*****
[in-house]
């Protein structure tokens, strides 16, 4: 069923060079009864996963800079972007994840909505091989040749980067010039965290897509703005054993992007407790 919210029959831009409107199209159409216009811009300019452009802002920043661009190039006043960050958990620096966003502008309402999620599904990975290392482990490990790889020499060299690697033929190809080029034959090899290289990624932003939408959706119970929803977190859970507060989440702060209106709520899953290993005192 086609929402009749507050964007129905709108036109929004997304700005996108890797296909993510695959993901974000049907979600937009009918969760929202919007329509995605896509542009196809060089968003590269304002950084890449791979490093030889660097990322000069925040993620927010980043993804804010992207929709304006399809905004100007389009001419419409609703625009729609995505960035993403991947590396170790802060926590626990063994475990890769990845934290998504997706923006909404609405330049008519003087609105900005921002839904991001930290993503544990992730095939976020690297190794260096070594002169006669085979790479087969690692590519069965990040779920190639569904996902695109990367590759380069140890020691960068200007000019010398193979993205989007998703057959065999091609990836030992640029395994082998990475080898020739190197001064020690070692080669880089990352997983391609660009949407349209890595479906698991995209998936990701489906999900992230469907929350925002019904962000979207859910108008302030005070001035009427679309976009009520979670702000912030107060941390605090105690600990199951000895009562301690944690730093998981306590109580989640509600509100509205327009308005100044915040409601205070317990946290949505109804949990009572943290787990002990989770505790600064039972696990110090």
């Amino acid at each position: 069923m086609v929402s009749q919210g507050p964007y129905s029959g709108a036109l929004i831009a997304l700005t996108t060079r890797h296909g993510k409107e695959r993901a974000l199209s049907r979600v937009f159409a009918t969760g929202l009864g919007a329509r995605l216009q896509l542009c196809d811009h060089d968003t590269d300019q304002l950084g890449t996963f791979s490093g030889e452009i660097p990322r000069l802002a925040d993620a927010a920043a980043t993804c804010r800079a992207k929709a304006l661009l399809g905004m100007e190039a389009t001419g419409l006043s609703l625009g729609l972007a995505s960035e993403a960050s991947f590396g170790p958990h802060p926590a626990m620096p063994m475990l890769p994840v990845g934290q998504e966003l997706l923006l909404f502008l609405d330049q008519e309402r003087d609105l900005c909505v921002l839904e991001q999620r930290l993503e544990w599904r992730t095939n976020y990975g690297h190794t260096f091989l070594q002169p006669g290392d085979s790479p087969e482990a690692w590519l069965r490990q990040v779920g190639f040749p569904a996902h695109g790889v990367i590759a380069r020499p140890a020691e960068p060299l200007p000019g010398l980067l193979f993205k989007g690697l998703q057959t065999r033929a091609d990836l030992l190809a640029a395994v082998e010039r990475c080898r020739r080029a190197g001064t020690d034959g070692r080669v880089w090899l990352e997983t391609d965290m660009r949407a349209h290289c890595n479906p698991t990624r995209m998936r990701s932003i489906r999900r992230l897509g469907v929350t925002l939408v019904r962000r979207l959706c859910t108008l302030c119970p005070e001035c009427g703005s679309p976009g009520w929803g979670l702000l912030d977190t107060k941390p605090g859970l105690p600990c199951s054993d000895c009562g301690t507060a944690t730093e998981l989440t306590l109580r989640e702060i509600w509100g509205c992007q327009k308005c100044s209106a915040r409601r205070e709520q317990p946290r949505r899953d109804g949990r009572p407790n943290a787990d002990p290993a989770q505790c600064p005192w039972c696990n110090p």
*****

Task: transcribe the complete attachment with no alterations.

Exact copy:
[in-house]
């Protein structure tokens, strides 16, 4: 069923060079009864996963800079972007994840909505091989040749980067010039965290897509703005054993992007407790 919210029959831009409107199209159409216009811009300019452009802002920043661009190039006043960050958990620096966003502008309402999620599904990975290392482990490990790889020499060299690697033929190809080029034959090899290289990624932003939408959706119970929803977190859970507060989440702060209106709520899953290993005192 086609929402009749507050964007129905709108036109929004997304700005996108890797296909993510695959993901974000049907979600937009009918969760929202919007329509995605896509542009196809060089968003590269304002950084890449791979490093030889660097990322000069925040993620927010980043993804804010992207929709304006399809905004100007389009001419419409609703625009729609995505960035993403991947590396170790802060926590626990063994475990890769990845934290998504997706923006909404609405330049008519003087609105900005921002839904991001930290993503544990992730095939976020690297190794260096070594002169006669085979790479087969690692590519069965990040779920190639569904996902695109990367590759380069140890020691960068200007000019010398193979993205989007998703057959065999091609990836030992640029395994082998990475080898020739190197001064020690070692080669880089990352997983391609660009949407349209890595479906698991995209998936990701489906999900992230469907929350925002019904962000979207859910108008302030005070001035009427679309976009009520979670702000912030107060941390605090105690600990199951000895009562301690944690730093998981306590109580989640509600509100509205327009308005100044915040409601205070317990946290949505109804949990009572943290787990002990989770505790600064039972696990110090």
């Amino acid at each position: 069923m086609v929402s009749q919210g507050p964007y129905s029959g709108a036109l929004i831009a997304l700005t996108t060079r890797h296909g993510k409107e695959r993901a974000l199209s049907r979600v937009f159409a009918t969760g929202l009864g919007a329509r995605l216009q896509l542009c196809d811009h060089d968003t590269d300019q304002l950084g890449t996963f791979s490093g030889e452009i660097p990322r000069l802002a925040d993620a927010a920043a980043t993804c804010r800079a992207k929709a304006l661009l399809g905004m100007e190039a389009t001419g419409l006043s609703l625009g729609l972007a995505s960035e993403a960050s991947f590396g170790p958990h802060p926590a626990m620096p063994m475990l890769p994840v990845g934290q998504e966003l997706l923006l909404f502008l609405d330049q008519e309402r003087d609105l900005c909505v921002l839904e991001q999620r930290l993503e544990w599904r992730t095939n976020y990975g690297h190794t260096f091989l070594q002169p006669g290392d085979s790479p087969e482990a690692w590519l069965r490990q990040v779920g190639f040749p569904a996902h695109g790889v990367i590759a380069r020499p140890a020691e960068p060299l200007p000019g010398l980067l193979f993205k989007g690697l998703q057959t065999r033929a091609d990836l030992l190809a640029a395994v082998e010039r990475c080898r020739r080029a190197g001064t020690d034959g070692r080669v880089w090899l990352e997983t391609d965290m660009r949407a349209h290289c890595n479906p698991t990624r995209m998936r990701s932003i489906r999900r992230l897509g469907v929350t925002l939408v019904r962000r979207l959706c859910t108008l302030c119970p005070e001035c009427g703005s679309p976009g009520w929803g979670l702000l912030d977190t107060k941390p605090g859970l105690p600990c199951s054993d000895c009562g301690t507060a944690t730093e998981l989440t306590l109580r989640e702060i509600w509100g509205c992007q327009k308005c100044s209106a915040r409601r205070e709520q317990p946290r949505r899953d109804g949990r009572p407790n943290a787990d002990p290993a989770q505790c600064p005192w039972c696990n110090p």